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Doomed dinosaur’s last meal reveals previously unknown lizard species (IMAGE)

Doomed dinosaur’s last meal reveals previously unknown lizard species (IMAGE)
The incredibly well-preserved stomach contents of a dinosaur who died soon after gobbling its last meal have revealed a previously unknown species of lizard that dates back 120 million years.

The lizard, now named Indrasaurus wangi, is unlike any known species from the Cretaceous Period – an era that followed the Jurassic Period and ended 66 million years ago. 

The unlucky creature was discovered inside the stomach of a microraptor, a small, feathered, four-winged dinosaur, in what is now northeastern China. A study of the dinosaur showed it scoffed the lizard whole, and head-first, preserving it in its stomach before dying a short time later. 

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This is now the fourth known instance of a microraptor’s stomach contents being well preserved for future study. However, this is the first confirmed piece of evidence that the dinosaur ate lizards, giving new insight into the food chain from 140 million years ago.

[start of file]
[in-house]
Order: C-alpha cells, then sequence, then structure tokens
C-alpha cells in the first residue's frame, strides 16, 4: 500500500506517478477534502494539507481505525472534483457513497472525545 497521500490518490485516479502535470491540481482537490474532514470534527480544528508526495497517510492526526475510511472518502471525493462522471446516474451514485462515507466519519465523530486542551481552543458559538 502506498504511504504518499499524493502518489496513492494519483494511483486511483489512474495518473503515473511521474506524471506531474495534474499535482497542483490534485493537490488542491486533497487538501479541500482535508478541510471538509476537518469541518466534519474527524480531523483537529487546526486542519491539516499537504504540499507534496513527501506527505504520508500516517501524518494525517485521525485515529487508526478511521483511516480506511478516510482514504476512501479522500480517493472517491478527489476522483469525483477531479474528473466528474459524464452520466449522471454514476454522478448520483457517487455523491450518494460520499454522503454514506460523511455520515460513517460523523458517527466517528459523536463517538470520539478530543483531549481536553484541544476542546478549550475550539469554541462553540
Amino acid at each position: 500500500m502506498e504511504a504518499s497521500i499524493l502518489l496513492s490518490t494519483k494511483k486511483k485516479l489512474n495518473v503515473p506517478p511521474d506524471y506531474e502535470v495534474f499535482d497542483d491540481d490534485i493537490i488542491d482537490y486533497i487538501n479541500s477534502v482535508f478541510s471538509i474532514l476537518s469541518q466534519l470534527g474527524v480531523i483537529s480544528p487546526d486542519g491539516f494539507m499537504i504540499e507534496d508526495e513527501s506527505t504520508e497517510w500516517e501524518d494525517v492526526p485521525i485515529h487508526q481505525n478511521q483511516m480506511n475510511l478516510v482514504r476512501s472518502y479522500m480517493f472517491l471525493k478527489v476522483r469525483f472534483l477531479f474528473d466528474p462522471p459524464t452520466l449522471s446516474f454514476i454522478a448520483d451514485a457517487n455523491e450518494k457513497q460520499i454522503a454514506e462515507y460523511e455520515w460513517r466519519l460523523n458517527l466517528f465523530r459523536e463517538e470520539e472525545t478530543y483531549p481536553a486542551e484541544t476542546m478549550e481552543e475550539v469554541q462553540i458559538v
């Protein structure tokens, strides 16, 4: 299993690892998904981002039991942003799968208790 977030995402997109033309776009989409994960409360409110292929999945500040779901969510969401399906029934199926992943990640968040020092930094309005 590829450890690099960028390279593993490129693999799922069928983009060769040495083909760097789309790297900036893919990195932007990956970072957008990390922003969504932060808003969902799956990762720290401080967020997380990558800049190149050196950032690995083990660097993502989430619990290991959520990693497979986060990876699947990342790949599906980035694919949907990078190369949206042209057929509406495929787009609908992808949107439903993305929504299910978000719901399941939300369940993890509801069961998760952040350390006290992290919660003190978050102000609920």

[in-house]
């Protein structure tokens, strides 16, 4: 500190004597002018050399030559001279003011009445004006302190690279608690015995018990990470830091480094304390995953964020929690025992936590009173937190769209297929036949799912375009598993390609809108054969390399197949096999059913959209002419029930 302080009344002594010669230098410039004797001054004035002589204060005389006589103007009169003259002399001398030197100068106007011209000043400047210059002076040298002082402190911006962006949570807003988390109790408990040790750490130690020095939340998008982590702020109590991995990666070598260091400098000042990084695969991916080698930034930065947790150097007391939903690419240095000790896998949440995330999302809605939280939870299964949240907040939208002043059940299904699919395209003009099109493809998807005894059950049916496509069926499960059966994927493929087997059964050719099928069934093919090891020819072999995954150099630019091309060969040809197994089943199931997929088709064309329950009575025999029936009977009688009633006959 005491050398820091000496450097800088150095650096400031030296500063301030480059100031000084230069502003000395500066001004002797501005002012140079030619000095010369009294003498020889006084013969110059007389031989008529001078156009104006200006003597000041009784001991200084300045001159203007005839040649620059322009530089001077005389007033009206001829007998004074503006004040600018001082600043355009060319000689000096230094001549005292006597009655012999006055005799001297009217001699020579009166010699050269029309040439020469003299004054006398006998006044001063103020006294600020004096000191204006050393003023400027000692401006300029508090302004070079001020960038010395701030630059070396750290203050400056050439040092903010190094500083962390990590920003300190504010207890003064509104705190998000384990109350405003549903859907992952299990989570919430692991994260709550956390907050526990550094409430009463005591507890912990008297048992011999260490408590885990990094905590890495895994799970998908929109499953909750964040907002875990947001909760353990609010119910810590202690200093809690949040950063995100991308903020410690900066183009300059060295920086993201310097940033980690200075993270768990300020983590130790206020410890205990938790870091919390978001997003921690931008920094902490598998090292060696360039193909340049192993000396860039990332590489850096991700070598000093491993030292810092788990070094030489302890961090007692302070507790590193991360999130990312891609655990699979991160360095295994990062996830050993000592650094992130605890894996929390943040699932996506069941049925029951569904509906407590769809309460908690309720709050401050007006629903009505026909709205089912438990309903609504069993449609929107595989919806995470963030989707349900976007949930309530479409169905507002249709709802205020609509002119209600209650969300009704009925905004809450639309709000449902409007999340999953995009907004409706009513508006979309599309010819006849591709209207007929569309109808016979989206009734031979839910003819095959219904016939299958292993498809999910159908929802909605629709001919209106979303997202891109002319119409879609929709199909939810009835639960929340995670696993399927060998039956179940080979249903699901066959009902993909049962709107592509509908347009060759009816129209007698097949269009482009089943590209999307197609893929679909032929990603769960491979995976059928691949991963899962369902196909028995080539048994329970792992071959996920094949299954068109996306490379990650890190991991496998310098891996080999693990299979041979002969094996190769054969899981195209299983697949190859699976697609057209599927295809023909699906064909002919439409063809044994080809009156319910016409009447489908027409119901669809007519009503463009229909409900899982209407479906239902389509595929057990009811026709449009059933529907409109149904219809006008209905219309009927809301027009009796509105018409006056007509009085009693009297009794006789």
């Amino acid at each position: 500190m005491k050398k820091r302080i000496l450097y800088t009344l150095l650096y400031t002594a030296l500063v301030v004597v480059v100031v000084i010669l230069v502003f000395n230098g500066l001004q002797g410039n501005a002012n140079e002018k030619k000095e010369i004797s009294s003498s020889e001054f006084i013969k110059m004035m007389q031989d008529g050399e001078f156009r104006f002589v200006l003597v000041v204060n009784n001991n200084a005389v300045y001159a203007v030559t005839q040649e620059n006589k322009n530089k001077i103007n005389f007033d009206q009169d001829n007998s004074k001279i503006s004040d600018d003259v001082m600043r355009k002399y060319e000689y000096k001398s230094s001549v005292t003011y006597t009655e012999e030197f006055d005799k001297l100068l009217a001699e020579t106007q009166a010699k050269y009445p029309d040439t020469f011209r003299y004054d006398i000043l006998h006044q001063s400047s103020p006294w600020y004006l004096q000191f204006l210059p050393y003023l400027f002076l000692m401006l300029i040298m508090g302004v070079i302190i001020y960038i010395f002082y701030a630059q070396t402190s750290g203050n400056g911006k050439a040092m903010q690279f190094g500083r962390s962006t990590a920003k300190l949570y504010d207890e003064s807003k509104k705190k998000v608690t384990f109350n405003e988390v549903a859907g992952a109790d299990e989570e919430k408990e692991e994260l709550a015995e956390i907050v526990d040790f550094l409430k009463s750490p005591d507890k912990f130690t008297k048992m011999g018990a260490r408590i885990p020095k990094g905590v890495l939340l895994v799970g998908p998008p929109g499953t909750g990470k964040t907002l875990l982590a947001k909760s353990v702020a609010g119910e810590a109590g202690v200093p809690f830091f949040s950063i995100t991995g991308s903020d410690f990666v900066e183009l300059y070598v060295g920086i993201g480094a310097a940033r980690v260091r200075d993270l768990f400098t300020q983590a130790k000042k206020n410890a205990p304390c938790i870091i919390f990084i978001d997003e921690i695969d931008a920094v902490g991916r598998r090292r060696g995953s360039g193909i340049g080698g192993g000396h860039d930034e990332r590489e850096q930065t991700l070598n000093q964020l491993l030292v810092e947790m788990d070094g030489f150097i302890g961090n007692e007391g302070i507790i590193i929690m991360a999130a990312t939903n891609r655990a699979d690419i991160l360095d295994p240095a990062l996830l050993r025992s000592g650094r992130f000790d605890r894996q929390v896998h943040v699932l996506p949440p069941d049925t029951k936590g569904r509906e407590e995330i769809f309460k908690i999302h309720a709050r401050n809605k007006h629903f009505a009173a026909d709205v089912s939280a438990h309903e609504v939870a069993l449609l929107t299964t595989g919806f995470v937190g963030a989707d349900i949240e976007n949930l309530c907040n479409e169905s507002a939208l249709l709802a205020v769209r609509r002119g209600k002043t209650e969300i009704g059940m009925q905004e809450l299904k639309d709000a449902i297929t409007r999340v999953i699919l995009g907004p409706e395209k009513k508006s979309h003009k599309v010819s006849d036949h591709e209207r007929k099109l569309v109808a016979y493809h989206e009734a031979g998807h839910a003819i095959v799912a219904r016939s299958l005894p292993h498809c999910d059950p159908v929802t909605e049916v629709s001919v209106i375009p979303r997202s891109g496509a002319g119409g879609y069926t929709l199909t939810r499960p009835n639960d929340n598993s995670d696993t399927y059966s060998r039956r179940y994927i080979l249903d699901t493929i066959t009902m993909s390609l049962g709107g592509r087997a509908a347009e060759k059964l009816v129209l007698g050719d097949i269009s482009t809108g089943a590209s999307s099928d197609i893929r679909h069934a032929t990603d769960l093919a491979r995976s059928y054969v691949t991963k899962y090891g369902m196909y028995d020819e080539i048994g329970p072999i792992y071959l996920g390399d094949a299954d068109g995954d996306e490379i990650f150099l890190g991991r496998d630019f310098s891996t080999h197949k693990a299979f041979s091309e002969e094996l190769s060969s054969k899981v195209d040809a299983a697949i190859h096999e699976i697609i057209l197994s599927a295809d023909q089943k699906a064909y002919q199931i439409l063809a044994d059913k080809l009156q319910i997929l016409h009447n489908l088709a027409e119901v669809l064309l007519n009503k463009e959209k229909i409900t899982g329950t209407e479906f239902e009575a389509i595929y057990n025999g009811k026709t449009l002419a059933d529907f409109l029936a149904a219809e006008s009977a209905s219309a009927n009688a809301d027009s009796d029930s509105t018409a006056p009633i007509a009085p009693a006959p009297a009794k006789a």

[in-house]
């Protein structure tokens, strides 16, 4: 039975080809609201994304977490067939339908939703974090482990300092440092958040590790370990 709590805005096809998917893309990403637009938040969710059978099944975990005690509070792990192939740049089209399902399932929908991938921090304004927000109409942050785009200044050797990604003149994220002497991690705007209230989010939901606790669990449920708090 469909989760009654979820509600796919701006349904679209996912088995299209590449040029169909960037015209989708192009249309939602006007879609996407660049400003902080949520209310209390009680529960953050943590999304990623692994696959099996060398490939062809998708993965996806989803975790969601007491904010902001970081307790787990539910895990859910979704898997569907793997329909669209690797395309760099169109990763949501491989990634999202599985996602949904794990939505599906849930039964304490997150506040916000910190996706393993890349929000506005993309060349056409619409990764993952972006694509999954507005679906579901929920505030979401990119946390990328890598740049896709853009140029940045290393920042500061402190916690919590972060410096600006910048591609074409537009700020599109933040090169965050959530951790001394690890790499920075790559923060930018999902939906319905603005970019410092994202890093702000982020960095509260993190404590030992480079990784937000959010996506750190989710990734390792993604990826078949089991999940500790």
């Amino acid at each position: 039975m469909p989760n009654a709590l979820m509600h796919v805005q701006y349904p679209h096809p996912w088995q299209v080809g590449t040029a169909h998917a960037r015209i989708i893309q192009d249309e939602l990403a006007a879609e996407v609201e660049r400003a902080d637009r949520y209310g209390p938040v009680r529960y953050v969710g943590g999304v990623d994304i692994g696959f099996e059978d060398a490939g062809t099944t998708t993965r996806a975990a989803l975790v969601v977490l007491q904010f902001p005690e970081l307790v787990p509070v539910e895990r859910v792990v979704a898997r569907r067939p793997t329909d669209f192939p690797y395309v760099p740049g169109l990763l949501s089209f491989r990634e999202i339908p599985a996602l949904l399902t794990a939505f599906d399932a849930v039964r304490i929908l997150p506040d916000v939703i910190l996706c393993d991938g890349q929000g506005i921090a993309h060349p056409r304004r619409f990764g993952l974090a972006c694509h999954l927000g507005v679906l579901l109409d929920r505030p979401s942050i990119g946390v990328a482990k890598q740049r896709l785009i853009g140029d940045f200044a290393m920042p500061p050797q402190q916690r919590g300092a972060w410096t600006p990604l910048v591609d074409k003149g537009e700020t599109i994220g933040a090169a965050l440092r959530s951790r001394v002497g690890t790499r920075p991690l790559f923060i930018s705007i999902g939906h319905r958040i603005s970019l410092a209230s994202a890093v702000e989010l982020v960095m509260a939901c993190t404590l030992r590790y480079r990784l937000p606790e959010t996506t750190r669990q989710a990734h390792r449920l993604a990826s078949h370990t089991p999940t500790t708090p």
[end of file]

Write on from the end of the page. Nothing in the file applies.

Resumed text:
The fossil was unearthed around 2003 and spent years in China’s Tianyu Museum of Nature before a team of paleontologists noticed the incredibly well-preserved bones of the lizard. 

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The team, from the Institute of Vertebrate Paleontology and Paleoanthropology (IVPP) of the Chinese Academy of Sciences, published their findings in the journal Current Biology. The researchers say this is the most detailed insight yet into what and how animals ate in this era, as well as how dinosaurs evolved to digest their food. 

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